i dont use any of the voip stuff. i mainly stick to using skype. its not the greatest service but its free. living in italy due to military reasons skype has been a blessing with keeping in touch with family back in the US. you dont really need a webcam its just an added feature and the voice clarity is almost perfect. Just about everyone in the world has a computer and skype is retardedly easy to setup and use. even my 79 year old grandparents use skype to keep in contact with everyone in my family.

:rofl: Dr. Dew you’re genius comedian in disguise. Have you been studying how Ali-G makes his joke? He made this joke -

“My friend doesn’t have any technology. I swear, he doesn’t use any - I saw it on his website.” :rofl:

UnKnOwN415 said he doesn’t get e-bills and says he gets bills through this email. I think you guys are doing this on purpose to give me an extra hard time.

Anyhoo, my friend is also in the military and he also uses skype. He does however uses a DID (dial in direct service) which gives him a phone number so people can call him through normal phone dialing means. He told me it costs around $40 and probably $50 if you use it frequently and of course free skype to skype calls.

Skype has probably the clearest voice quality even if you call from the opposite sides of the world. It’s great for overseas use, especially talking to your loved ones.

I decided to go with ooma because:

  1. Skype uses a PC and I don’t have a PC that’s on all the time.
  2. My family members need transparency - I can’t change the way they work. With ooma, they do not notice the difference since we’re still using the same phones around the house.
  3. As a network administrator, I do not like the fact that I’m volunteering to be a skype relay if I’m using skype service - sort of like Napster P2P where everyone is a server/client in terms of transfering files.

To get over problem number 1, I thought about using a belkin dedicated skype phone to use without a PC however if I wanted two - it would cost $160 + TAX.
That is the desktop corded phone… Now if I wanted Belkin wireless skype phone… well wireless drops packets and with WPA2 with AES encryption, its not going to help in the speed/reliability department. And two of those will cost $260 + Tax.

With ooma, I have the flexibility of using my existing cordless and also don’t need a dedicated PC. Another flexibility with ooma is that I can do a “home-run” by connecting the ooma hub as the gateway for all of my phones in the house - this would enable all of my land line phones to use ooma as the voice gateway without purchasing any more of the ooma scout appliance.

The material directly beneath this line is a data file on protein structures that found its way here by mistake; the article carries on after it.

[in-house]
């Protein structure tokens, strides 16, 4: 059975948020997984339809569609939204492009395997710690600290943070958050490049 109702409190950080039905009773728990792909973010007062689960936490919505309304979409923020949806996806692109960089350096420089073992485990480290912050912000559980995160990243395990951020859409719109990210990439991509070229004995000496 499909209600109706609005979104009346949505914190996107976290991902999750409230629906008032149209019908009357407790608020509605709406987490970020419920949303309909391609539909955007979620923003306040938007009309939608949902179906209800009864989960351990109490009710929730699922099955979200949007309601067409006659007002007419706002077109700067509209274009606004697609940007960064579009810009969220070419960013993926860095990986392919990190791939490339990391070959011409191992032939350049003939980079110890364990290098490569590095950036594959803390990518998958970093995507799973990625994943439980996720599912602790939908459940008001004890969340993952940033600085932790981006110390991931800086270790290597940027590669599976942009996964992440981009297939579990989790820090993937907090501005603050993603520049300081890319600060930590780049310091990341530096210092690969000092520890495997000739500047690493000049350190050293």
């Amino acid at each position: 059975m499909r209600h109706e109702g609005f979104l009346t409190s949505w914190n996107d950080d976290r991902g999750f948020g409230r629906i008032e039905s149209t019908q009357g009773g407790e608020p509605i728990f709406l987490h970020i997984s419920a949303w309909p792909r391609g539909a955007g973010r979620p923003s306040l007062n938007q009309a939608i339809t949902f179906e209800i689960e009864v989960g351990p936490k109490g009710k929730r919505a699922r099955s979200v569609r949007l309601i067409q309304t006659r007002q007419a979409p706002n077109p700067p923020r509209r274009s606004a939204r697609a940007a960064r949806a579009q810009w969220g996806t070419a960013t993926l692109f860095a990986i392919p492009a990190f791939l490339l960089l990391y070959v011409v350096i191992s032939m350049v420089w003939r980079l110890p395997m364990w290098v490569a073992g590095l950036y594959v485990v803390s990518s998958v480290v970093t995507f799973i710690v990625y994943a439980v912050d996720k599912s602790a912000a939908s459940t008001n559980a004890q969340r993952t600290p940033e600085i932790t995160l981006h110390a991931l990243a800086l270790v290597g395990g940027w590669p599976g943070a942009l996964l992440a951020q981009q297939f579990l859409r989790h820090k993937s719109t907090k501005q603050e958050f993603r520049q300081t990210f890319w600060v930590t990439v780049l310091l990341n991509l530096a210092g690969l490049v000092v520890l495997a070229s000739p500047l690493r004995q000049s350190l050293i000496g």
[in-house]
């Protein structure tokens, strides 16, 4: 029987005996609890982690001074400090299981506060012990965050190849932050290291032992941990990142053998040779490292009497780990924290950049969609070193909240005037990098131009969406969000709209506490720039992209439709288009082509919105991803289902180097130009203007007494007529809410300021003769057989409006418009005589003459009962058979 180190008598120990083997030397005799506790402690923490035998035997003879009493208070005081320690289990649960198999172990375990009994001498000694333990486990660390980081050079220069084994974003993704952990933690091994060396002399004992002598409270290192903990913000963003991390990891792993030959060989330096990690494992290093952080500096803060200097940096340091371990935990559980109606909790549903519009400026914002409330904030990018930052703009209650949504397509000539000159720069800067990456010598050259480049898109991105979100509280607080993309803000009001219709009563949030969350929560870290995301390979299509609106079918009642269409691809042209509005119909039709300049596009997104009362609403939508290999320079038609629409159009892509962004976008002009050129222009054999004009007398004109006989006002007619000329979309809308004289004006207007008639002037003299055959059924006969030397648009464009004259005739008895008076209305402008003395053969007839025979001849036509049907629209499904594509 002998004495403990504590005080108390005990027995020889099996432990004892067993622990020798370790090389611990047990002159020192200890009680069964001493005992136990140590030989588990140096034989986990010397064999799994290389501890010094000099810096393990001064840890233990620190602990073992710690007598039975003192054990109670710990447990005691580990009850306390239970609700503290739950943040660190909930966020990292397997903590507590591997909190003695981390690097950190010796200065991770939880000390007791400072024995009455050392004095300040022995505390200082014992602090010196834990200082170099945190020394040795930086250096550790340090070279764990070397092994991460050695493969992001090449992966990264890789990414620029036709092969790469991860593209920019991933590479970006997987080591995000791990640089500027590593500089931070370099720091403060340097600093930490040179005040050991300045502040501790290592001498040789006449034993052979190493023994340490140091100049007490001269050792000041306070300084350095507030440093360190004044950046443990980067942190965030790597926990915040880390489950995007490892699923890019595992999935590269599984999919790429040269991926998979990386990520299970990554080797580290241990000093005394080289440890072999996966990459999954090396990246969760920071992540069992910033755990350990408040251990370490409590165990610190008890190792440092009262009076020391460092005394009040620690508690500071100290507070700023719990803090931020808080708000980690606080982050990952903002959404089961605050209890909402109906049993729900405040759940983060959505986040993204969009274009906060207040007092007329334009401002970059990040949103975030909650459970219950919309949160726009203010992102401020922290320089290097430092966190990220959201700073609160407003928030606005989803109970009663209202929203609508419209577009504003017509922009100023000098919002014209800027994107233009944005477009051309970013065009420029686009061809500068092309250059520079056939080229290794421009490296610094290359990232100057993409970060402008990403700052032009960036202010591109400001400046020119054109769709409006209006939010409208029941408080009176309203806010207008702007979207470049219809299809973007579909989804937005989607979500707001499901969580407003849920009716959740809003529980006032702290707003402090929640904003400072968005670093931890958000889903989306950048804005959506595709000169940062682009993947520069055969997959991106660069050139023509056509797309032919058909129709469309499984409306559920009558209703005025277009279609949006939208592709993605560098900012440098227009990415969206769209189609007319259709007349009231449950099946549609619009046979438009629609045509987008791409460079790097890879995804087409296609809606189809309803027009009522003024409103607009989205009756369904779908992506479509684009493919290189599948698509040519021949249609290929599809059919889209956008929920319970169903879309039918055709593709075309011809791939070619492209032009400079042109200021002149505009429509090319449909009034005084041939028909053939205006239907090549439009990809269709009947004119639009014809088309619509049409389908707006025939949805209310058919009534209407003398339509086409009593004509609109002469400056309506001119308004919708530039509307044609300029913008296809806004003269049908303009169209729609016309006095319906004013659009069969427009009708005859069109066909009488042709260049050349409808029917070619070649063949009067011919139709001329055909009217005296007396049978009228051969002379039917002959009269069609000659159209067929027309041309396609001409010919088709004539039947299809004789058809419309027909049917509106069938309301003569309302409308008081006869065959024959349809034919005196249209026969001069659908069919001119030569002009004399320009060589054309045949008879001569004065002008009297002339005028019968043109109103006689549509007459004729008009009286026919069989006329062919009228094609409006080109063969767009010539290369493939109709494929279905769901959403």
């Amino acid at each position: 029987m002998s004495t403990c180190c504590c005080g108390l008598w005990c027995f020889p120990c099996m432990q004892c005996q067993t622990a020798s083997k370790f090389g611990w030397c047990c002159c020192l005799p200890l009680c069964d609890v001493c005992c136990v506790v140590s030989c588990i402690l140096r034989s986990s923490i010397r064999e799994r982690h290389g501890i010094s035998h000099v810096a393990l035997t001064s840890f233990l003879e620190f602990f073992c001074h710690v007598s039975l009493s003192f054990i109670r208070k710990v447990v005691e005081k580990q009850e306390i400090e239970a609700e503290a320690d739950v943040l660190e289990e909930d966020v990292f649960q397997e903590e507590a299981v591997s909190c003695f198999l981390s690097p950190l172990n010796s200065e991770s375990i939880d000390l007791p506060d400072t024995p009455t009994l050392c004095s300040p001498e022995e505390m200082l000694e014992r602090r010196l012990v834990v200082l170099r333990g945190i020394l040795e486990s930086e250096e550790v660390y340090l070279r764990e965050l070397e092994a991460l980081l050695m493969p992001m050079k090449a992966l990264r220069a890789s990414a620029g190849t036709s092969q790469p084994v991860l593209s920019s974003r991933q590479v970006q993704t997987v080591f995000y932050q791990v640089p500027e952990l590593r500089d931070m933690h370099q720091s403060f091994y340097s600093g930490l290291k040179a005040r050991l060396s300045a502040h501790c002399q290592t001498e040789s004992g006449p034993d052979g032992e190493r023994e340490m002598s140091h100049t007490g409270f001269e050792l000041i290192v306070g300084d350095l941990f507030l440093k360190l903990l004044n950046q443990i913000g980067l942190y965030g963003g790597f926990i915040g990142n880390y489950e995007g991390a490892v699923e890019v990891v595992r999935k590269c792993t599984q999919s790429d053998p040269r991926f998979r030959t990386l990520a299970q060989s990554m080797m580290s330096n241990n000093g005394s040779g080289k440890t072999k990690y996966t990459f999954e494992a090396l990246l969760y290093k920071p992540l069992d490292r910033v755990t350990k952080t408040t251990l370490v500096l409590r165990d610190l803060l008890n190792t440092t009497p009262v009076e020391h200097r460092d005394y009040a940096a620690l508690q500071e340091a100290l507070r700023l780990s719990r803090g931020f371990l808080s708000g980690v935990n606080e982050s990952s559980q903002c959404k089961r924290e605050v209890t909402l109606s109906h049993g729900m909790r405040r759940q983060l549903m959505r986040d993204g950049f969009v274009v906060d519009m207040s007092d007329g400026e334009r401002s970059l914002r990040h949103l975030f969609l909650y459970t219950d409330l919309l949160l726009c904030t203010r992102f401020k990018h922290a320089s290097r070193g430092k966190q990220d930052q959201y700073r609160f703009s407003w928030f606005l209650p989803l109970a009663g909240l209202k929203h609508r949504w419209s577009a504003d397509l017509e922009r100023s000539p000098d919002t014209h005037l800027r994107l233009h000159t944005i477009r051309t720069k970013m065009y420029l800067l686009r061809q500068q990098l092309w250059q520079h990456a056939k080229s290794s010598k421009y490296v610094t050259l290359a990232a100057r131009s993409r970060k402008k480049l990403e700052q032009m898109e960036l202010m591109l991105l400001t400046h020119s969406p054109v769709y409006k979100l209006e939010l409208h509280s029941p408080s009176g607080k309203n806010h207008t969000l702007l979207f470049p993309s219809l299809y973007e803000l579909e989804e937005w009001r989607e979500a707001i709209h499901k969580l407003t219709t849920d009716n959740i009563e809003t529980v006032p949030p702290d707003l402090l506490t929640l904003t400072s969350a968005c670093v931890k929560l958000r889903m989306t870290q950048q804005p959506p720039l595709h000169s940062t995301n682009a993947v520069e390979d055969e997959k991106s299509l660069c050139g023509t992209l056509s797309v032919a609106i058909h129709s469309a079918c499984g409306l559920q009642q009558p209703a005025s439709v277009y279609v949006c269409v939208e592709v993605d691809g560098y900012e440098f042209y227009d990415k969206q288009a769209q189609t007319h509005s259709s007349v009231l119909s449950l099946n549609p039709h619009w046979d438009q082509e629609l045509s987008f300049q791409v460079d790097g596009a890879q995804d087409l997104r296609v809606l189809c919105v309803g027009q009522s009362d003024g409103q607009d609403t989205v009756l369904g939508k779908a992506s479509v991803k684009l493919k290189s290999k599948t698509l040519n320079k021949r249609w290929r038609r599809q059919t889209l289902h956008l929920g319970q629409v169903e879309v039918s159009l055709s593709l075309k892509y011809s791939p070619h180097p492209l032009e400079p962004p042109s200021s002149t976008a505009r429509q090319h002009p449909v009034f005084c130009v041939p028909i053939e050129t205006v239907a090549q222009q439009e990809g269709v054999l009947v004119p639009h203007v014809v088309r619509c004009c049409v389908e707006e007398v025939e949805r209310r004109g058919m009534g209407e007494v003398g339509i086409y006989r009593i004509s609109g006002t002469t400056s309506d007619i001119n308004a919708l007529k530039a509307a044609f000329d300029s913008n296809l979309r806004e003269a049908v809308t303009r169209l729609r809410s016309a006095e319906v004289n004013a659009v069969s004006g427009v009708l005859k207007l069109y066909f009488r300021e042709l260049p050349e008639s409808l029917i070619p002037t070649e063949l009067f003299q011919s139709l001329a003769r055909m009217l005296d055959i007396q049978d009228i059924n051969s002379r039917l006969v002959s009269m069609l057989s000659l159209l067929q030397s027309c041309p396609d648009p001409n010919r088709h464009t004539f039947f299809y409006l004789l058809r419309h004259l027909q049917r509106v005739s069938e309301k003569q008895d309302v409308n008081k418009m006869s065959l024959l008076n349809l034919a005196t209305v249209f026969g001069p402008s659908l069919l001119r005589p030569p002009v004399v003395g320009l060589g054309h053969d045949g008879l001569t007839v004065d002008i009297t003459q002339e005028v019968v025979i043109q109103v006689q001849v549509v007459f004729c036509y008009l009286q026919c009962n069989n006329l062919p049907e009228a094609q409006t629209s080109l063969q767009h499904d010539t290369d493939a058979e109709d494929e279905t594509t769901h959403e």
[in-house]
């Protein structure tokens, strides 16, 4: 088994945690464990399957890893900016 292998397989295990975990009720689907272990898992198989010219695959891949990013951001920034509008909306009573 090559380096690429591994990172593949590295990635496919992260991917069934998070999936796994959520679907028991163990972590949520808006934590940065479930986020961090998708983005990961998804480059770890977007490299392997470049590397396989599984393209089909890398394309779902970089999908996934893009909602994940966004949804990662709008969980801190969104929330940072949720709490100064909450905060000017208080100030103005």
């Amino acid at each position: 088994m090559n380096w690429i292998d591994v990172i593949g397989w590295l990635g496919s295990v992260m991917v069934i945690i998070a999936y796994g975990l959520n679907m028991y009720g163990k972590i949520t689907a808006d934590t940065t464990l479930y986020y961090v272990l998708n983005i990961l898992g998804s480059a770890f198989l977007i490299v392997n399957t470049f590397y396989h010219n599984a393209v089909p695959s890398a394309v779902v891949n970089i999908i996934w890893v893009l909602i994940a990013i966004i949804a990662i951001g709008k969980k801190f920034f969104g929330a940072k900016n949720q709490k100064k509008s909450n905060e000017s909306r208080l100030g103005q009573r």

Yes, so in the end, the hard choice was to go with ooma for its flexibility and no monthly bills (as long as you don’t go over 50 hours). :wgrin:

OMG wow. yeah you caught me there sometimes my fingers type faster than my mind thinks.

honestly i never think of skype as a VOIP. You can cordless and usb corded phones to use with skype as a voip service. I was mainly talking about the…

ah hell you know what im just gonna say i have no idea what im talking about :slight_smile:

Haha, basically, even if you use skype for PC to PC calls, the fact remains that if you break down the anagram VOIP, it means Voice Over Internet Protocol. That means your voice is traveling over the internet to another party who is also using their voice to engage in a conversation. So even though you aren’t using it as an actual replacement to a phone service (like most VOIP services you think of–Vonage, Ooma, et. al), you are still engaging in a voice conversation over the internet, which is the very definition of VOIP.

You could stand to reason that voice chats through MSN, Yahoo, AIM, ICQ, Ventrilo, Teamspeak, and Google Talk are also VOIP, however they are not fully dedicated options for that.

But the general, laymen, description is that a VOIP is a replacement from POTS (Plain Old Telephone Service), in that it essentially can replace your phone service, but still allow people with POTS to contact you using said service. Skype can do that, but even in its PC-PC funtion, it still classifies as VOIP.

Ah man, you should’ve just played along and say you are the new generation of comedy and got fresher jokes than what Ali-G can come up with. :rofl:

Whew~ my phone bill is definitely going down. Skype is definitely a fine competitor to ooma and magicjack. $40~$50 per year (for dial in direct phone number service) with extremely clear voice quality - the best I’ve heard in my life.

Also if you own T-Mobile, I think that is the least expensive in the round up - $10 on top of your existing cell phone. I used to have T-mobile, until I moved. T-Mobile would not work in my house.

T-Mobile costs $10 a month which would add up to $120 a year. MagicJack and Skype has a lower yearly rate but depending on your config, you will have to choose wisely - i.e. if you wanted skype for $40 per year and if you decide you want skype dedicated wireless phone for $130 - thats $170. Magicjack has low cost but do not have the option of dedicated phone like skype - you will need a PC.

Missing Person, have you tried Asterick or Freeswitch to play around with? The only thing that kept me from using it is because the DID service cost about $20~ a month. Almost the same price as vonage on promotion except you have even more features than you know what to do with - and you of course are in total control of the PBX system. I think in Asterick, you can also have a connector to connect to SKYPE service directly into their system. Pretty damn flexible. Imagine playing with these systems and also studying along CCME for cisco voice. Definitely would make you knowledgeable. :wgrin:

I do the Tmobile @home for my mom’s house and she has no complaints. I’d do it for my house but my alarm system requires a landline at the moment so i’m stuck. I pay like 25 bucks for the most basic service…(no caller id, call waiting, or long distance…).

I’m not sure if tmobile is still doing it but a few months back when I switched my mom’s phone line over tmobile was doing a 135 credit if you were porting your number from a different provider (cell or landline). You do pay for the router and activation fee but in the end it’s still like 60 bucks in your pocket.